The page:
Why we feel compelled to spew on social media when our favorite celebrities die

Why we feel compelled to spew on social media when our favorite celebrities die

CultureDecember 27, 2016 By Chris D'Alessandro

As 2016 comes to a close, so too does the never-ending barrage of Facebook posts and Tweets about how awful 2016 was.

Is death sad? Fuck yeah it is. Loss is hard to deal with. But are you personally losing anything? Most fell in love with somebody’s art, not them as a person. When an icon dies, their art is still here. Their body leaves, but what was given to the world never will.

So again … what did we lose? And why does everyone feel a compulsion to project into the endless void about how sad we are when someone we didn’t know personally is gone? The answer is: it's complicated.

Even if you scoffed at a friend for bemoaning the untimely death of Prince or Bowie or George Michael, you probably got hit like a ton of bricks when you found out Carrie Fisher died. Or Willy Wonka, or any one of the other celebrities that have passed this year.

And then the shoe was on the other foot, because you couldn’t stop yourself from taking to Facebook to post your feels, and about how much Princess Leia becoming a Force ghost affected you, personally.

Doesn’t it just seem a little narcissistic and self-centered? Well, yeah, admittedly, it is.

There’s a name for this kind of behavior in psychology. It’s a concept called, “basking in reflected glory” (also known as BIRGing).

BIRGing is a self-serving cognition — an impulse to associate yourself with somebody successful, in the hope that their success becomes your own accomplishment in the eyes of others.

Essentially, affiliating yourself with somebody else’s success is enough to stimulate self glory. Part of it is that you’re boosting your own ego by identifying with accomplishments that aren’t your own, and expecting to be rewarded for your fandom.

The logic goes a little something like this: This person was awesome, and I really liked this person, and if everyone knows that, they’ll think I’m fucking awesome too.

In a 2012 interview with The Washington Post, Spee Kosloff, an experimental psychologist at California State University at Fresno who studies the public’s relationship with famous people, had a few enlightening words on the subject,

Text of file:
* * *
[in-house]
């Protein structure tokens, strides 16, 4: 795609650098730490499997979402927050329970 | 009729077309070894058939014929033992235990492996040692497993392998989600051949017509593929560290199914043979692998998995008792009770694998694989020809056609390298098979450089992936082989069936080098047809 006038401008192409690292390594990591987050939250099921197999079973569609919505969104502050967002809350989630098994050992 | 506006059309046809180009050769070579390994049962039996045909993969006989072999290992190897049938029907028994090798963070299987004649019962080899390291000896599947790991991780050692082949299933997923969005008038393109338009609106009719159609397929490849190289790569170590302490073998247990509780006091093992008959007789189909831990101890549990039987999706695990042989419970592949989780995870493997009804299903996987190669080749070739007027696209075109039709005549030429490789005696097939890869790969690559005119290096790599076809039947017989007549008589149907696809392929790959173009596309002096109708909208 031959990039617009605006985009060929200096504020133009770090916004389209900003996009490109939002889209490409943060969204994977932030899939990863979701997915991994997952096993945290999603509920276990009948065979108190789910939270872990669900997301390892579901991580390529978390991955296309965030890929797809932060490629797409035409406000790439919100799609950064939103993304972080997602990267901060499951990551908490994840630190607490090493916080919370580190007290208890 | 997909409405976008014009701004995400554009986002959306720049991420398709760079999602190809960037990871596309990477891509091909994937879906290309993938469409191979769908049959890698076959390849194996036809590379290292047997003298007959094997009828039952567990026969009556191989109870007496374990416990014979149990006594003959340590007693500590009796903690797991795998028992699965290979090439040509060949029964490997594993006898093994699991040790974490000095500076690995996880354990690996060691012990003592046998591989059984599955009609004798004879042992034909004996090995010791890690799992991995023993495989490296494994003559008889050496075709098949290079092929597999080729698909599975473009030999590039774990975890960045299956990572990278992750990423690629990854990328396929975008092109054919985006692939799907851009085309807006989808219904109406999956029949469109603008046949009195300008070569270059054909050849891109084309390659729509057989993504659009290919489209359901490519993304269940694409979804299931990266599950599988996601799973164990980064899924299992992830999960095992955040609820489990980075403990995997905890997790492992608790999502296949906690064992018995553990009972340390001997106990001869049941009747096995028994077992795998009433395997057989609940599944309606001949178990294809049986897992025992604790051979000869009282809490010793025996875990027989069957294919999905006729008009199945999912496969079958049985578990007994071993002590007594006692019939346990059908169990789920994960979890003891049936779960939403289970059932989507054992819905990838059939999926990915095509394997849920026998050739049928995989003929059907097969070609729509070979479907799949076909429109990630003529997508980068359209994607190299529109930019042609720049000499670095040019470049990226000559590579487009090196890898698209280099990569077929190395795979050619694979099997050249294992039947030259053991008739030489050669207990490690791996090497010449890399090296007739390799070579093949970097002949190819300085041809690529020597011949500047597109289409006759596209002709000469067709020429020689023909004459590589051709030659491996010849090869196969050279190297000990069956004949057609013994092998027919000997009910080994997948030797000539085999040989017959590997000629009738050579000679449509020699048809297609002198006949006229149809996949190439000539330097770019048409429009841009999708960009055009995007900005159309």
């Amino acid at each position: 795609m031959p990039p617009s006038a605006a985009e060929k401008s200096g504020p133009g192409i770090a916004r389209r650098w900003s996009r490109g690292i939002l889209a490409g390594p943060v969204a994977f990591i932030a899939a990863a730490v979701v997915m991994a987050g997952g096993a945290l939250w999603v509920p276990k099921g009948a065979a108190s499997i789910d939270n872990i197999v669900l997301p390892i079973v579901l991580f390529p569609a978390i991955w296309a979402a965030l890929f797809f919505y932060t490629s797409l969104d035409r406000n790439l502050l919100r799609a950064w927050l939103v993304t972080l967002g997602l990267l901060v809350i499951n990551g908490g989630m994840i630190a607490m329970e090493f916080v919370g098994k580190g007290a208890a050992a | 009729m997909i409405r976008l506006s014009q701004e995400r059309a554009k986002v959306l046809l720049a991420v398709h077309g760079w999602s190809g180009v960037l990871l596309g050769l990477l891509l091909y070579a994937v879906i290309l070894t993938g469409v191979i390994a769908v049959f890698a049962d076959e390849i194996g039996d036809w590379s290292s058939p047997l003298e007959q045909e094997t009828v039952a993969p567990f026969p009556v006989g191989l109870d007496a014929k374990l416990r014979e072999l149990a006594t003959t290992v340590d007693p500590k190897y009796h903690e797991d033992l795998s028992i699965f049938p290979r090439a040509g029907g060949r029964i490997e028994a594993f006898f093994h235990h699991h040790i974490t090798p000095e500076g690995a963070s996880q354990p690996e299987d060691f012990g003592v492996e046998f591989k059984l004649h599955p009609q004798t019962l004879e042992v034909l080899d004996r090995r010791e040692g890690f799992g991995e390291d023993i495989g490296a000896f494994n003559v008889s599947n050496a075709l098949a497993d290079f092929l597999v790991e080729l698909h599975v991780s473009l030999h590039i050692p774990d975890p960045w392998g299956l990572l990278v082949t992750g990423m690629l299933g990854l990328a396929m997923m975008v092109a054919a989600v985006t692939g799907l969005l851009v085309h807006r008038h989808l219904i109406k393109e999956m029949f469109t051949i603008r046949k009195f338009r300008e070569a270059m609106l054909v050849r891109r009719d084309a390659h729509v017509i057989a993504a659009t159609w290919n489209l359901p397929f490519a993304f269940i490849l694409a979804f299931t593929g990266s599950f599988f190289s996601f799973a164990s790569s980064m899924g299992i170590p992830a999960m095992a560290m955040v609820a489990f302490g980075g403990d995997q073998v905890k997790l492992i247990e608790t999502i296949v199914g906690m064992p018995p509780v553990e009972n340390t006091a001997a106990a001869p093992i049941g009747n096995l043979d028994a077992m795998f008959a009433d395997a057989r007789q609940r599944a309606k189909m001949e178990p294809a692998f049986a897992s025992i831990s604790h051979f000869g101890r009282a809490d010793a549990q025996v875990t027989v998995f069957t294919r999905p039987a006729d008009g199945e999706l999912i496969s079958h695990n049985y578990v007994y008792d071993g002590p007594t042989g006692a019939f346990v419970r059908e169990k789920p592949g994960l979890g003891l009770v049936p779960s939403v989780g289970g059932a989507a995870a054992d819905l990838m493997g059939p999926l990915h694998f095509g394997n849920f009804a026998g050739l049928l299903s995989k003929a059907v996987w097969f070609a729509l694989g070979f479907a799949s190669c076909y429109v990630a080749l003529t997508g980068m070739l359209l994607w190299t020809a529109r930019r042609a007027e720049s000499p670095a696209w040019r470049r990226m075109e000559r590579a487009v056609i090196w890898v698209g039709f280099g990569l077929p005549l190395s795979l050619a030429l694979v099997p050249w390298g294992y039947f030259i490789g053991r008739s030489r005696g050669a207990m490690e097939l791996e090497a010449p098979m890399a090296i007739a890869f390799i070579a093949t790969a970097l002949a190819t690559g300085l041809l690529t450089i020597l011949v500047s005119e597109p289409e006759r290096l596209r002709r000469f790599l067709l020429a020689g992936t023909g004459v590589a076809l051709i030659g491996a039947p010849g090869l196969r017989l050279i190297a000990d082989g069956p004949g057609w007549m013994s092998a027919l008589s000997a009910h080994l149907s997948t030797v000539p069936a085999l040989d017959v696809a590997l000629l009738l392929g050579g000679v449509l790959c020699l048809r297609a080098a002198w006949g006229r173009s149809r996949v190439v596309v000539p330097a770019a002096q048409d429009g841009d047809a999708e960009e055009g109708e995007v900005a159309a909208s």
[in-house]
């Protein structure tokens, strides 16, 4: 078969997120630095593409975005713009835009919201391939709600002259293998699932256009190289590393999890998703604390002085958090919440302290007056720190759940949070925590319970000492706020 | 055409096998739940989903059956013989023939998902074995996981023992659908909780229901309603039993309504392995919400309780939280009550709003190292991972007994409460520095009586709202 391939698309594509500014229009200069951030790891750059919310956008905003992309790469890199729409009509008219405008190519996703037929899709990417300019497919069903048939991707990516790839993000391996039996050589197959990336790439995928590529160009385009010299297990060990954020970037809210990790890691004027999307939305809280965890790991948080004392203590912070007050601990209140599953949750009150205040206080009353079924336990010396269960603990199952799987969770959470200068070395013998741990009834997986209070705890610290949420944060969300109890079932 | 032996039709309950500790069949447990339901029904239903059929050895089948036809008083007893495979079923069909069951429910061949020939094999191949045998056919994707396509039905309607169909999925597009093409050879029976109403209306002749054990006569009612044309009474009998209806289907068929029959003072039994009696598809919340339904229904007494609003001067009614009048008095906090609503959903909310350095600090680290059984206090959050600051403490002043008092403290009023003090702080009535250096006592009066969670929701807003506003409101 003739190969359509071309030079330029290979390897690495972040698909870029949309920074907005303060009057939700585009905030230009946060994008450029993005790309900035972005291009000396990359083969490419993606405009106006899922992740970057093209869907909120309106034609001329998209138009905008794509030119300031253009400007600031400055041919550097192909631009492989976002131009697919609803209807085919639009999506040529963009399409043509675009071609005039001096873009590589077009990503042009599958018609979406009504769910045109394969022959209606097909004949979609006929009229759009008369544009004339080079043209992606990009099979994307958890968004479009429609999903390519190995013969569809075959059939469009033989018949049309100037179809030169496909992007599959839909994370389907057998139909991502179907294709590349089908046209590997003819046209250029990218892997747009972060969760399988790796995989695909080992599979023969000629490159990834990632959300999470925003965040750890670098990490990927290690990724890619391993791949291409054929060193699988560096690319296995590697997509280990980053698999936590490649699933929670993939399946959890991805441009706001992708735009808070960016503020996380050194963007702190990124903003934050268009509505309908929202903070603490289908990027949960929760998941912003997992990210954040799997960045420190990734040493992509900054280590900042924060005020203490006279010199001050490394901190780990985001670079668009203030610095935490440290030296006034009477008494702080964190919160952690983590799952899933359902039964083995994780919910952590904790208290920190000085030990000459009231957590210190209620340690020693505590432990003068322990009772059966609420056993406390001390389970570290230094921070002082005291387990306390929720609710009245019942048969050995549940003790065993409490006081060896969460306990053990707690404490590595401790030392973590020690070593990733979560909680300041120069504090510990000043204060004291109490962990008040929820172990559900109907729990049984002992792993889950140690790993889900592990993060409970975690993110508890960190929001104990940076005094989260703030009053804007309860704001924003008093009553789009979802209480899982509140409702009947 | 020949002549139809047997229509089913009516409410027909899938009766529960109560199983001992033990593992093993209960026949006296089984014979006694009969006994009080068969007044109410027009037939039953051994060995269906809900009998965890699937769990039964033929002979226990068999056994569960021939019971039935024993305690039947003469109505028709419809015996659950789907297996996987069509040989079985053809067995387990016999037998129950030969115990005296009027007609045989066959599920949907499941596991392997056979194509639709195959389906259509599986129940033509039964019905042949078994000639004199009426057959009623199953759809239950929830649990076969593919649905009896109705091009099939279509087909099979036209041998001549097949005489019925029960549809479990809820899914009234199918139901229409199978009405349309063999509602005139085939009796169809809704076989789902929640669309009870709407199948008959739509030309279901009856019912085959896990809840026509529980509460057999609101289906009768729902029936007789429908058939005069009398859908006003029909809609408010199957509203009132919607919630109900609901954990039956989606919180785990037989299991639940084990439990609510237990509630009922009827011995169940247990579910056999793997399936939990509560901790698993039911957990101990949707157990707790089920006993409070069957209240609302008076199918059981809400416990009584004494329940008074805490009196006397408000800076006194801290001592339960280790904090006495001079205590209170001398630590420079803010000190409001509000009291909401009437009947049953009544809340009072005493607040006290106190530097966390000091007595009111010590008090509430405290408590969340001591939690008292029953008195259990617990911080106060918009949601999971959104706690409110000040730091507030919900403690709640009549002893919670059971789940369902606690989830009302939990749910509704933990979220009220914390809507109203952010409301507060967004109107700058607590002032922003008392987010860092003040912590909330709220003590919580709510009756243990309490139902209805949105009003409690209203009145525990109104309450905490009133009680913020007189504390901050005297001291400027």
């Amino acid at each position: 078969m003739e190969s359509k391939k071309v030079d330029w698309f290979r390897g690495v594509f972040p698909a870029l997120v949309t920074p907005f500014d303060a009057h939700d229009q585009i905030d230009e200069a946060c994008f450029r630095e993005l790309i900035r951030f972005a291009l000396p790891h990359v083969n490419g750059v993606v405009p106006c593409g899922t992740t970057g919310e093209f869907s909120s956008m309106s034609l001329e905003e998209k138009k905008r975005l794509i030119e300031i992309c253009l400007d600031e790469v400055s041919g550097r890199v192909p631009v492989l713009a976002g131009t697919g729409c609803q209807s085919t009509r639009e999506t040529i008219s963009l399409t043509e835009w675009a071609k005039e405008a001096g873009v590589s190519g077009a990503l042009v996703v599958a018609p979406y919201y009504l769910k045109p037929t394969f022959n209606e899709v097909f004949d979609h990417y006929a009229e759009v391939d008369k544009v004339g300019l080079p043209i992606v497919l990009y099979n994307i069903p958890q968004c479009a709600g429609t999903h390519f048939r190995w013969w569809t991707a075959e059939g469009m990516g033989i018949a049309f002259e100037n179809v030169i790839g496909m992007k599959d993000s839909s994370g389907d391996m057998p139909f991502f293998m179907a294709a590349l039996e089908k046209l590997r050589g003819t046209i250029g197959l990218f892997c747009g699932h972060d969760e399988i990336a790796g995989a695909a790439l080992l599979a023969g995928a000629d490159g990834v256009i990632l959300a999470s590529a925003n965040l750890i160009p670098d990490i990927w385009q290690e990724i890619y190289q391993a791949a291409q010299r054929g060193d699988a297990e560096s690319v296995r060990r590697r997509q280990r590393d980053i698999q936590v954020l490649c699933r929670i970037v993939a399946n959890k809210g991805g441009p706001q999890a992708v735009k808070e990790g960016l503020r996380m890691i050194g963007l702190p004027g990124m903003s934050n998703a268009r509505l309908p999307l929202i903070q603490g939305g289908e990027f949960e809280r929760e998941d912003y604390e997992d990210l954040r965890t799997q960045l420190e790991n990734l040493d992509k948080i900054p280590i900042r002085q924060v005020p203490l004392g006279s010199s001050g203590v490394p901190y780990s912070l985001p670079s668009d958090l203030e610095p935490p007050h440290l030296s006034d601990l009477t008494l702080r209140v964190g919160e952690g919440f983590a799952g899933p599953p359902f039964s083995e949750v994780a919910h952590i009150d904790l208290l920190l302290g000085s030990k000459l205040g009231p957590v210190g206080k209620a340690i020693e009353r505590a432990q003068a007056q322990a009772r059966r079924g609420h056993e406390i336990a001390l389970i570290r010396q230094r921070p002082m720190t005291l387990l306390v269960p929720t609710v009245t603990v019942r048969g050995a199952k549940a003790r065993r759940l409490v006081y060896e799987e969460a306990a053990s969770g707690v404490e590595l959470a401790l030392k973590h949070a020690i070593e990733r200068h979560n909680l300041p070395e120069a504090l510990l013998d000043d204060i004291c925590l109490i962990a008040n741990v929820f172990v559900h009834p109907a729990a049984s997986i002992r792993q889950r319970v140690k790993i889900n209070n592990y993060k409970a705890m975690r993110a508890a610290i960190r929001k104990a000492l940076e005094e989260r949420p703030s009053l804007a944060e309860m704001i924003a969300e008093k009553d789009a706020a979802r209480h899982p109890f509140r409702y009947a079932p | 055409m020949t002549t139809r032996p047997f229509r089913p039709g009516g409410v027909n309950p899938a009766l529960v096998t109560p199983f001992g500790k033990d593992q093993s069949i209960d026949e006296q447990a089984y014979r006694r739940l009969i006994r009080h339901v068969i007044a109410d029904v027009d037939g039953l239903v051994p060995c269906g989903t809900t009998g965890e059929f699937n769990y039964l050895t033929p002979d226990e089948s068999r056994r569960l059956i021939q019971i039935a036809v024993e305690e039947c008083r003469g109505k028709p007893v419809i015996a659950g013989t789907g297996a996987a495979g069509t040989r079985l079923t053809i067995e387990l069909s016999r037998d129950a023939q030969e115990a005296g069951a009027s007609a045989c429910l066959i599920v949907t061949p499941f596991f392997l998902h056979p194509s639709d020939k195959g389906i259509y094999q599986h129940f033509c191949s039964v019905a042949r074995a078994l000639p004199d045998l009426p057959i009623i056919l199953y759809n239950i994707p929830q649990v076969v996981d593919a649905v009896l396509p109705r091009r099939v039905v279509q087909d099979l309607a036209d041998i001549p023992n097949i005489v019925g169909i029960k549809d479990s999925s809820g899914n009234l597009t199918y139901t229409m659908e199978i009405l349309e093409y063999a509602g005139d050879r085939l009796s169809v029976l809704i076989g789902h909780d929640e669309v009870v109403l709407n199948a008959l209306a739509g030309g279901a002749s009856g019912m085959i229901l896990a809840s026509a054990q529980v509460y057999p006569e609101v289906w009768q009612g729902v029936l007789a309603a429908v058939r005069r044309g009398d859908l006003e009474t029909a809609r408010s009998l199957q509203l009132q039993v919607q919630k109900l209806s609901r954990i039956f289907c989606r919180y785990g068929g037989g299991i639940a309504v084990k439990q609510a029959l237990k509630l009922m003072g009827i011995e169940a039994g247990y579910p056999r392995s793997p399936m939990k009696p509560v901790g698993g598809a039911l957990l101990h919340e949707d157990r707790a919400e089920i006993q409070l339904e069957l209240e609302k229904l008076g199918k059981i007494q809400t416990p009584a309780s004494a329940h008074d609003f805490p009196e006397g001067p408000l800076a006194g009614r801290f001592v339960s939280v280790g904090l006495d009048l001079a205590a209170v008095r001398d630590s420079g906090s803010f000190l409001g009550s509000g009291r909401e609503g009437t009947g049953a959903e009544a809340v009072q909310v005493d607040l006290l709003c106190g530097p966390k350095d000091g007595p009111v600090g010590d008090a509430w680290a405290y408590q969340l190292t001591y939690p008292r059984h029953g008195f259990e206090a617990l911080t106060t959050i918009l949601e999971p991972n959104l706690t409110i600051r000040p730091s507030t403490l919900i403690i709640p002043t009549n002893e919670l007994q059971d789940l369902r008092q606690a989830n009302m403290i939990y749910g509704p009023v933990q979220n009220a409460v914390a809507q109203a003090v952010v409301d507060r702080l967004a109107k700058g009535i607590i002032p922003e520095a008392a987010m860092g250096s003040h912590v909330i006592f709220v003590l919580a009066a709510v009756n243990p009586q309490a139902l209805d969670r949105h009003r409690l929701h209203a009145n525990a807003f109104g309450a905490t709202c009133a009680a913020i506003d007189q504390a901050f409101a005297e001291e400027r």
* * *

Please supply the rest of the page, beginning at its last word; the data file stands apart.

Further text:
“By our association with [celebrities], we can BIRG and gain a feeling of cosmic specialness,” he said.

Basically, you feel a compulsion to remind every one of your Facebook friends that you specifically identified with whoever died, and in a way, the tragedy is happening to you. “It’s inflating your own personal tie to the thing that makes you exceptional,” added Kosloff.

Maybe you saw every movie, listened to every album, or maybe the deceased was just 'a really important part of your childhood.' But you felt that you appreciated the art like no one else did. It felt personal. And because it feels personal, you have an emotional investment. Their art is a part of your personality, and it’s important to you that people know that. It’s one of the things that you felt made you special.

What’s personal to us as individuals helps us associate with one another. The death of a celebrity can trigger something called social solidarity. It’s not so much about being legitimately sad or grieving over George Michael. Or Prince. Or David Bowie. But rather, it’s a longing to connect with people of the same interest.

And at the end of the day, isn’t that what social media is all about? The feeling that the world revolves around you, as born out of a need to be understood and acknowledged? To build an identity and then connect with people based on your similar interests?

Social media invades every aspect of our lives, and if you’re younger, you might only associate your identity with what you post online. Instagram, Facebook, Twitter, Pinterest — these all have the highest percentage of users under the age of 30. So it speaks to reason that younger users, who grew up with social media, only know how to forge their identities through an online avatar.

Particularly, Facebook invites users to show off as much as possible. Most everyone uses their real name, gives all their personal information, shares their interests and is invited to share how they’re feeling right now. After all, “pretending to be anything or anyone isn’t allowed,” claims Facebook.

So why shouldn’t we take every possible opportunity to further define our personalities? Even if that’s through someone’s death?

Yes, it’s superficial and morbid to make yet another abstractly tragic event all about you … but it’s also a human reaction and speaks to our need to be understood by others.